CC BY 4.0 · TH Open 2020; 04(01): e12-e19
DOI: 10.1055/s-0040-1701205
Original Article
Georg Thieme Verlag KG Stuttgart · New York

Determinants of Serum- and Plasma Sphingosine-1-Phosphate Concentrations in a Healthy Study Group

Günter Daum
1  Clinic and Polyclinic for Vascular Medicine, University Heart and Vascular Center, Hamburg, Germany
2  German Center for Cardiovascular Research (DZHK), Partner Site Hamburg/Kiel/Lübeck (GD, ES, MvL) and Greifswald (EM), Berlin, Germany
,
Martin Winkler
3  Department of Anesthesiology, University Medical Center Hamburg-Eppendorf, Hamburg, Germany
4  Department of Anesthesiology and Intensive Care Medicine, University Medicine, Göttingen, Germany
,
Eileen Moritz
2  German Center for Cardiovascular Research (DZHK), Partner Site Hamburg/Kiel/Lübeck (GD, ES, MvL) and Greifswald (EM), Berlin, Germany
5  Institute for Clinical Pharmacology and Toxicology, University Medical Center Hamburg-Eppendorf, Hamburg, Germany
6  Institute of Pharmacology, Department of General Pharmacology, University Medicine, Greifswald, Germany
,
Tina Müller
7  Department of Anesthesiology and Intensive Care Medicine, Center for Sepsis Control and Care (CSCC), and the Center for Molecular Biomedicine (CMB), Jena University Hospital, Jena, Germany
,
Maria Geffken
8  Institute for Transfusion Medicine, University Medical Center Hamburg, Eppendorf, Germany
,
Mirjam von Lucadou
2  German Center for Cardiovascular Research (DZHK), Partner Site Hamburg/Kiel/Lübeck (GD, ES, MvL) and Greifswald (EM), Berlin, Germany
5  Institute for Clinical Pharmacology and Toxicology, University Medical Center Hamburg-Eppendorf, Hamburg, Germany
,
Munif Haddad
9  Institute for Clinical Chemistry, University Medical Center Hamburg, Eppendorf, Germany
,
Sven Peine
8  Institute for Transfusion Medicine, University Medical Center Hamburg, Eppendorf, Germany
,
Rainer H. Böger
5  Institute for Clinical Pharmacology and Toxicology, University Medical Center Hamburg-Eppendorf, Hamburg, Germany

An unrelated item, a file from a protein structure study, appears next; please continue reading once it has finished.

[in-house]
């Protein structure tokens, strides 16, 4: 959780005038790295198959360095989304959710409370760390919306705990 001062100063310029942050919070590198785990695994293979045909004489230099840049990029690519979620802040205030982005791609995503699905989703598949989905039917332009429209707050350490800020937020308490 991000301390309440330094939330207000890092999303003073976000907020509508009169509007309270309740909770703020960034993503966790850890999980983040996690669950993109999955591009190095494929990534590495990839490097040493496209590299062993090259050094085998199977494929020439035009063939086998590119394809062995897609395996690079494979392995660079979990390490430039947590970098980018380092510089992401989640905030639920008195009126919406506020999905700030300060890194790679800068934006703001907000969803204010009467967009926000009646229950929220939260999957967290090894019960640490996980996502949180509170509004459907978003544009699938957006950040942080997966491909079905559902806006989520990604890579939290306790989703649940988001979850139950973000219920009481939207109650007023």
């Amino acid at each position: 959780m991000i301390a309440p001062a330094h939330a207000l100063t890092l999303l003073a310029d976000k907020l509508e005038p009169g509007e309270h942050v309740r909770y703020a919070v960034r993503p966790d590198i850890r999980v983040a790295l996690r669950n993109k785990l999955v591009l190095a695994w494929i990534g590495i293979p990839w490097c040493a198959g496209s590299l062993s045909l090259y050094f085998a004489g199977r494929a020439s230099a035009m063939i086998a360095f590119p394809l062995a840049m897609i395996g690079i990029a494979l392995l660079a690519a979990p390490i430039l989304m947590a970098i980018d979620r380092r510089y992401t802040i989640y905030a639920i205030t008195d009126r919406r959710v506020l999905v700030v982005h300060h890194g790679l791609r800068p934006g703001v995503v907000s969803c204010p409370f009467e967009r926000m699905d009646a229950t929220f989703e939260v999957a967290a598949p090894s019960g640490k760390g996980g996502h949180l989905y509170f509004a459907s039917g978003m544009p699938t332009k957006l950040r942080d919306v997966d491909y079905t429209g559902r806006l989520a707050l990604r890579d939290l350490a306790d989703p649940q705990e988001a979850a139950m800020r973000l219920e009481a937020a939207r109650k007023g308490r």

,
Axel Larena-Avellaneda
1  Clinic and Polyclinic for Vascular Medicine, University Heart and Vascular Center, Hamburg, Germany
,
Eike Sebastian Debus
1  Clinic and Polyclinic for Vascular Medicine, University Heart and Vascular Center, Hamburg, Germany
,
Markus Gräler
7  Department of Anesthesiology and Intensive Care Medicine, Center for Sepsis Control and Care (CSCC), and the Center for Molecular Biomedicine (CMB), Jena University Hospital, Jena, Germany
,
2  German Center for Cardiovascular Research (DZHK), Partner Site Hamburg/Kiel/Lübeck (GD, ES, MvL) and Greifswald (EM), Berlin, Germany
5  Institute for Clinical Pharmacology and Toxicology, University Medical Center Hamburg-Eppendorf, Hamburg, Germany
› Author Affiliations
Funding This project was supported by the German Center for Cardiovascular Research (DZHK) and by the Förderverein of the University Heart and Vascular Center.
Further Information

Publication History

10 September 2019

18 December 2019

Publication Date:
23 January 2020 (online)

  

Abstract

Introduction To correctly interpret plasma- or serum-sphingosine-1-phosphate (S1P) concentrations measured in clinical studies it is critical to understand all major determinants in healthy controls.

Methods Serum- and plasma-S1P from 174 healthy blood donors was measured by liquid chromatography-tandem mass spectrometry and correlated to clinical laboratory data. Selected plasma samples, 10 with high and 10 with low S1P concentrations, were fractionated into very low-density lipoprotein (VLDL)-, low density lipoprotein (LDL)-, high density lipoprotein (HDL)-, and lipoprotein-free fractions. S1P was then measured in each fraction to determine its distribution.

Results The mean S1P concentration in serum (1.04 ± 0.24 nmol/mL) was found 39% higher compared with plasma (0.75 ± 0.16 nmol/mL) and overall was not different between men and women. Only when stratified for age and gender, older women were found to exhibit higher circulatory S1P levels than men. In plasma, S1P levels correlate to red blood cell (RBC) counts but not to platelet counts. Conversely, serum-S1P correlates to platelet counts but not to RBC counts. In addition, eosinophil counts are strongly associated with serum-S1P concentrations. Both serum- and plasma-S1P correlate to total cholesterol but not to HDL-C. The distribution of S1P between VLDL-, LDL-, HDL-, and lipoprotein-free fractions is independent of total plasma-S1P concentrations. S1P concentrations in HDL but not in LDL are highly variable.

Conclusion These data indicate S1P concentrations in plasma and serum to be differentially associated with cell counts and S1P carrier proteins. Besides platelets, eosinophil counts are identified as a novel determinant for serum-S1P concentrations further suggesting a role for S1P in eosinophil pathologies.

Supplementary Material